The promises and challenges of Egypt’s Zohr gas field development
Beirut - Egypt is to start production at the massive Zohr gas field before the year is out. The field, which was discovered in August 2015, has estimated reserves of 906 billion cubic metres — the largest in the Mediterranean.
Zohr is likely to have a huge effect on Egypt’s energy sector and that of the region. Major international firms are interested in maximising Zohr’s infrastructure facilities to serve production from nearby stranded fields. BP and Russia’s Rosneft have 10% and 30% shares in Zohr, respectively.
Zohr’s first phase is being developed in record time for a giant deep-water gas project — just 20 months after the final decision to invest. Senior executives from Eni, the Italian company that discovered the field, dismissed the possibility of creeping delays, saying development is nearly 90% complete.
Production is to begin in the second half of December. Eight wells have been drilled, four of which can produce 7.1 million-9.9 million cubic metres of gas per day each. Three pipelines to the shore have been built and tested.
The high development cost of about $12 billion forced Eni to sell shares to oil firms with deep pockets. Eni also faced a cash flow decline of approximately 19% during the recent oil price collapse, prompting it to share the gas field risk and capital expenditure with shares valued at $2.1 billion.
Eni owns and operates the Shorouk concession containing Zohr field. It once had 90% equity in Zohr but this has shrunk to 60%. There are plans for further divestment of Eni’s stake with Rosneft and BP as each offered an option of an additional 5%.
Egypt is one of the largest gas consumers in the eastern Mediterranean. Only Turkey’s needs are comparable. Egypt’s gas consumption is expected to increase at a relatively high rate of approximately 5% per year. The discovery of major fields is key to meeting Egypt’s rising demand.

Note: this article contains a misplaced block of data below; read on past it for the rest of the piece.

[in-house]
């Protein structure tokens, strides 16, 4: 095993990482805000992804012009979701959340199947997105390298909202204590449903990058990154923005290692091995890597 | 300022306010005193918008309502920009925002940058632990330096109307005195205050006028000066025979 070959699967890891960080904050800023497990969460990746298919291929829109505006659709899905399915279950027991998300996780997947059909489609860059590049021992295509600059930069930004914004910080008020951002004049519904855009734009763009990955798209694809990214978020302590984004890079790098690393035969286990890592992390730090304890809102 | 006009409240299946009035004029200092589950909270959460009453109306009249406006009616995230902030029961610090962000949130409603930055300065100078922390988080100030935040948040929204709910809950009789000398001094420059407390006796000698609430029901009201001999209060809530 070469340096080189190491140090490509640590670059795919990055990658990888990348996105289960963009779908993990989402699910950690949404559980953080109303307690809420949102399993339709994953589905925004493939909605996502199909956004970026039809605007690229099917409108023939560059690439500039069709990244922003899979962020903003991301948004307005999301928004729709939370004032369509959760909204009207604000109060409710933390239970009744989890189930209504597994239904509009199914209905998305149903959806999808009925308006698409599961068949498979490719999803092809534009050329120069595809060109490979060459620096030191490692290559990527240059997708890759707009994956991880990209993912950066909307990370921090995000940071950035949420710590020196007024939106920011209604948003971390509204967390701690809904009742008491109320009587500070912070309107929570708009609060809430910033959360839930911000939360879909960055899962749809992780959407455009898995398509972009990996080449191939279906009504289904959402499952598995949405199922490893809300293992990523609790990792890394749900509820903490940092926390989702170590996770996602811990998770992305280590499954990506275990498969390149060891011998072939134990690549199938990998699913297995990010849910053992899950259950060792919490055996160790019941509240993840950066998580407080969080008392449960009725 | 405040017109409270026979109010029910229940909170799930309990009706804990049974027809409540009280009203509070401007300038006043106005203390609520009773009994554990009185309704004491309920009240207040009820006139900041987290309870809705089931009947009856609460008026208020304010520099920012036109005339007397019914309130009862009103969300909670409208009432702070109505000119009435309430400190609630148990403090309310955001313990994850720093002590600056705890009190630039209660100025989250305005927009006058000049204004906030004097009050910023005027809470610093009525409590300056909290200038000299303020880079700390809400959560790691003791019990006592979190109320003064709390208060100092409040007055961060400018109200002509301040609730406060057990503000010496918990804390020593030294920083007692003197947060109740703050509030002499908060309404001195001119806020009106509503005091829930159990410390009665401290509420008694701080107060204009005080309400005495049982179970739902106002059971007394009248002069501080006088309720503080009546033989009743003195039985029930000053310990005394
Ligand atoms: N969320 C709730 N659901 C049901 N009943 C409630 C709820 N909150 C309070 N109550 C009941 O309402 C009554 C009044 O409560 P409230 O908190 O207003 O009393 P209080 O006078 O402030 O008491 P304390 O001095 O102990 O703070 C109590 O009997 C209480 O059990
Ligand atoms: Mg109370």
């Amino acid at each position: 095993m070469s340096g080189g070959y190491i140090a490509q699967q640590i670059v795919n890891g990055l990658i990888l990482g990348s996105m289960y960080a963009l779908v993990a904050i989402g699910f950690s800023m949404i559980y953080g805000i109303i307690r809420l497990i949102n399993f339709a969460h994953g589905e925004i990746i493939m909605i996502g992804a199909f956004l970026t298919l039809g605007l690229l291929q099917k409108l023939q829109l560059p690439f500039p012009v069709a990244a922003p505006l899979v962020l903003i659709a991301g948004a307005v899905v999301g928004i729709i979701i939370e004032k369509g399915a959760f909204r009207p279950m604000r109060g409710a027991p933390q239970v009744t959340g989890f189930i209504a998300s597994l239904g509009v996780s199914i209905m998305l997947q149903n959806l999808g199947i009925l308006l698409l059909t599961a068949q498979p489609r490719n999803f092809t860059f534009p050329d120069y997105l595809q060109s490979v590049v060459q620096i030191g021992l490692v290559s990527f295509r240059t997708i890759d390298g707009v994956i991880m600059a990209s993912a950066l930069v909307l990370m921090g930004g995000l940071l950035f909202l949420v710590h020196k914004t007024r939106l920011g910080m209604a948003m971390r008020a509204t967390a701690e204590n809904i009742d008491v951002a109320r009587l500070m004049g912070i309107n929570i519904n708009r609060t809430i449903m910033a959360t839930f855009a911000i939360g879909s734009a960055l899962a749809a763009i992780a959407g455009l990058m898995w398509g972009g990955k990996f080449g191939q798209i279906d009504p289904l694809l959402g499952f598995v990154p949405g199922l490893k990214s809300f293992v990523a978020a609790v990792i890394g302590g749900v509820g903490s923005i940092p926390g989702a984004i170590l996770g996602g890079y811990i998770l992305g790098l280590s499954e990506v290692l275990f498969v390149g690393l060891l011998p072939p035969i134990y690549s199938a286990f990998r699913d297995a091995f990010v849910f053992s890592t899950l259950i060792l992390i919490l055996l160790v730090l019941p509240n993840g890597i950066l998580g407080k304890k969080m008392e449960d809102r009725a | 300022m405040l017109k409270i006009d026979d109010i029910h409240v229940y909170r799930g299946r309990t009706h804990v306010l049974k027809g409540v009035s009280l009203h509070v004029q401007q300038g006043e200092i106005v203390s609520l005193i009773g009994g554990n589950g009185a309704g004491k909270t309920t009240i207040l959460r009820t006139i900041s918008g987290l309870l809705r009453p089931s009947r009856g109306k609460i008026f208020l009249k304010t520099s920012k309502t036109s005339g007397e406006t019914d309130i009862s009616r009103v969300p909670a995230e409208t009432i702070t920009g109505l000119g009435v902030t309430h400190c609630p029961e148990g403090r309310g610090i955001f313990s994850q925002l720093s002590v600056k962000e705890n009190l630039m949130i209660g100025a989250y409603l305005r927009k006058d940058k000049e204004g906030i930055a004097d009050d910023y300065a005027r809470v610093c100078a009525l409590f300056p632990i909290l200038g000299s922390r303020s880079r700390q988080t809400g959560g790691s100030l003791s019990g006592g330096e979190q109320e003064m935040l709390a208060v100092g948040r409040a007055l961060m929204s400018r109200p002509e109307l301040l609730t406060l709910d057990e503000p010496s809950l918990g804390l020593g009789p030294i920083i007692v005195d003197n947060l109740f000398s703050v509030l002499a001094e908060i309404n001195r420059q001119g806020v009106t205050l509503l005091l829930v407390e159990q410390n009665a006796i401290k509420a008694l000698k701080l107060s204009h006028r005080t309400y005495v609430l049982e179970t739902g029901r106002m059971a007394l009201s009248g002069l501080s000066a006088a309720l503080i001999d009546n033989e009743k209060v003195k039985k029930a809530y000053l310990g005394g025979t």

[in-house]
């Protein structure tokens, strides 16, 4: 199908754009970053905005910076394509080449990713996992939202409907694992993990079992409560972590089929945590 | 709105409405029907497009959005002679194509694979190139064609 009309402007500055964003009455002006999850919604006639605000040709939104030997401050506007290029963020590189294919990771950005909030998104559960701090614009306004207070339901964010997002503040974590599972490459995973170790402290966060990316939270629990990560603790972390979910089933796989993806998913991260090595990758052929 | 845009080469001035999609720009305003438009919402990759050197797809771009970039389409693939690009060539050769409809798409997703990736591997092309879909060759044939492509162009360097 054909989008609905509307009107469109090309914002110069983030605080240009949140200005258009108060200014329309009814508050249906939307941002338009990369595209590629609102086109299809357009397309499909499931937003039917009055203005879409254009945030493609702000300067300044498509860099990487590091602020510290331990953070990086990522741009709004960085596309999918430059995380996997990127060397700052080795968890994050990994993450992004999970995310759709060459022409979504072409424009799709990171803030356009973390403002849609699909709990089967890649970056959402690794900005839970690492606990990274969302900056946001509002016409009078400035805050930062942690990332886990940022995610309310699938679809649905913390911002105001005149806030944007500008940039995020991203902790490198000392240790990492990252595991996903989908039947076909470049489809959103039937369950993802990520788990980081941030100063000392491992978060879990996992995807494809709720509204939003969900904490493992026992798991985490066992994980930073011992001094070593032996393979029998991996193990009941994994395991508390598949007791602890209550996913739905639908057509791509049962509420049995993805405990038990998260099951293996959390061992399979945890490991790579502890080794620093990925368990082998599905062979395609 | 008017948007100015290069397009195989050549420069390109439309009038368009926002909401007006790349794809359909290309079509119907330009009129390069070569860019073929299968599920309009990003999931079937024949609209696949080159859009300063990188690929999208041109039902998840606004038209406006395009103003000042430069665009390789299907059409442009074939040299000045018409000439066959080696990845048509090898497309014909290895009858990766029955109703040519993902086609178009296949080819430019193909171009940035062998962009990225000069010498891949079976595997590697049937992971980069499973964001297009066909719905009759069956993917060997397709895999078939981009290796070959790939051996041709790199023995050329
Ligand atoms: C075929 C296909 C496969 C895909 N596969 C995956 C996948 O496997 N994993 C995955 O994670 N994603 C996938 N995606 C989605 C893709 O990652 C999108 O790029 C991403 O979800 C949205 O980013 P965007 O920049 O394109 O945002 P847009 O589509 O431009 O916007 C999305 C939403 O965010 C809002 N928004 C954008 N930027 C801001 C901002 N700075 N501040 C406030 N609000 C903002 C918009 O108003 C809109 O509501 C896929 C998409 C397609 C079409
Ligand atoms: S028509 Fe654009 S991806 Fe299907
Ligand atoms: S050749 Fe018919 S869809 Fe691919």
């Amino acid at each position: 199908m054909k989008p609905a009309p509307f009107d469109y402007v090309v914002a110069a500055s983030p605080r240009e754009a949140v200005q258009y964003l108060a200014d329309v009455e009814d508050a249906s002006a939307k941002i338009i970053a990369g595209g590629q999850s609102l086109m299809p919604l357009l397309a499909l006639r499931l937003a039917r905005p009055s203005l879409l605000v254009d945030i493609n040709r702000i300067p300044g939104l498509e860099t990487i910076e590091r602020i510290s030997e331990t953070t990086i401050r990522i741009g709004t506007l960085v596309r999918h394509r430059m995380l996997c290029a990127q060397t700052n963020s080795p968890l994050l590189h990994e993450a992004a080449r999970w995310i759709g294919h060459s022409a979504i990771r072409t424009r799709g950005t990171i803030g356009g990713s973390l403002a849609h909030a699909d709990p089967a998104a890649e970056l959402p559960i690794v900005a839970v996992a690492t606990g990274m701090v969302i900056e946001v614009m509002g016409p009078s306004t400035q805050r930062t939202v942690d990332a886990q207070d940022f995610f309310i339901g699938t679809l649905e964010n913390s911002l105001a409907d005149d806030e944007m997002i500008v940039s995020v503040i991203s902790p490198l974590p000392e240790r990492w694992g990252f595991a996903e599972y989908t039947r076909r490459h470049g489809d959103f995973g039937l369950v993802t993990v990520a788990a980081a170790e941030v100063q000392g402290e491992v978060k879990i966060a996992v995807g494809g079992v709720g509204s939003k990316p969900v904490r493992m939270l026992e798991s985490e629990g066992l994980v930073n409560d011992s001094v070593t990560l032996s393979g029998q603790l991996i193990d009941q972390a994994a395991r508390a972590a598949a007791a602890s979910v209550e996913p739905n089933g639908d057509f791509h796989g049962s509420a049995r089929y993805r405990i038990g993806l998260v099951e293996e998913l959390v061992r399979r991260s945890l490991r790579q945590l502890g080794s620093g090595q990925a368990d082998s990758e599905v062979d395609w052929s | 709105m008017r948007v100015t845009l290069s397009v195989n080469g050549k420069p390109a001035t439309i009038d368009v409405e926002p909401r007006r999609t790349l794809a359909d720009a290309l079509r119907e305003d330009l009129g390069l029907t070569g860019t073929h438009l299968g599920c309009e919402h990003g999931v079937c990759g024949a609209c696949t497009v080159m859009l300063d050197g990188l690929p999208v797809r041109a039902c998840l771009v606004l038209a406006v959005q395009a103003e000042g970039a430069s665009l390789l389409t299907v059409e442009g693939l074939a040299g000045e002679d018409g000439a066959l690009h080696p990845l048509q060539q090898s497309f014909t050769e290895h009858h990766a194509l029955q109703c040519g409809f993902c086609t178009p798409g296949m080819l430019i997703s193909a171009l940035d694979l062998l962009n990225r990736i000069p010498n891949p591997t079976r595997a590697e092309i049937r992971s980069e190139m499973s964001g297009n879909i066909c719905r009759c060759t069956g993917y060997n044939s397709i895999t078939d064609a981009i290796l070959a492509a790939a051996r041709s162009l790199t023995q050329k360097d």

Zohr, which is expected to contribute 39.6 million cubic metres per day by next year, is expected to help meet some of the demand. Other new fields projected to come online include BP’s West Nile Delta (34 million cubic metres per day) and Italy’s Edison Abu Qir gas field (5.7 million cubic metres per day).
Egyptian demand for gas is not limited to the domestic market. The country is contractually obliged to supply European markets with liquefied natural gas (LNG) from its two Mediterranean shore LNG plants, Idku and Damietta. The two plants have suspended delivery due to a lack of supplies. Egypt needs new gas supplies to restart exports.
The discovery of Zohr in 2015 and Eni’s commitment to its fast-track development challenges Israel’s major gas field, Leviathan. The latter has 595 billion cubic metres of reserves and a first-stage development cost of more than $6.5 billion.
The consortium developing Leviathan encountered several obstacles, including difficulties raising sufficient funds during the 2014-16 oil price crash. Israel’s Antitrust Authority looked into the role of developers, the Noble Energy-led consortium and Israel’s Delek. Political tension with neighbours delayed the signing of export agreements.
The major challenges Zohr poses to Leviathan are Eni’s fast-track development of the field, its decision to seek help to defray capital expenditure costs and its ability to capitalise on Zohr’s proximity to stranded regional fields and export gas through an underwater pipeline from Egypt to Italy. The Egypt-to-Italy export would utilise a gas pipeline Eni owns and operates from offshore Libyan fields to Italy. The pipeline connects with the European gas grid.
The energy sector in the eastern Mediterranean has several challenges. Gas faces global competition and renewable energy, such as wind and solar and carbon reduction policies, especially in Europe, is also an issue.
The global gas industry has strong competitors, not least from the United States where shale production increased in recent years. The industry is experiencing rising short-term and spot trading, which are lowering gas prices for the long term. This makes it difficult for east Mediterranean LNG to secure long-term export contracts, which are essential to develop deep offshore fields (6,000 metres below sea level).
Finally, the commercialisation of eastern Mediterranean gas is difficult as prices are at a low point.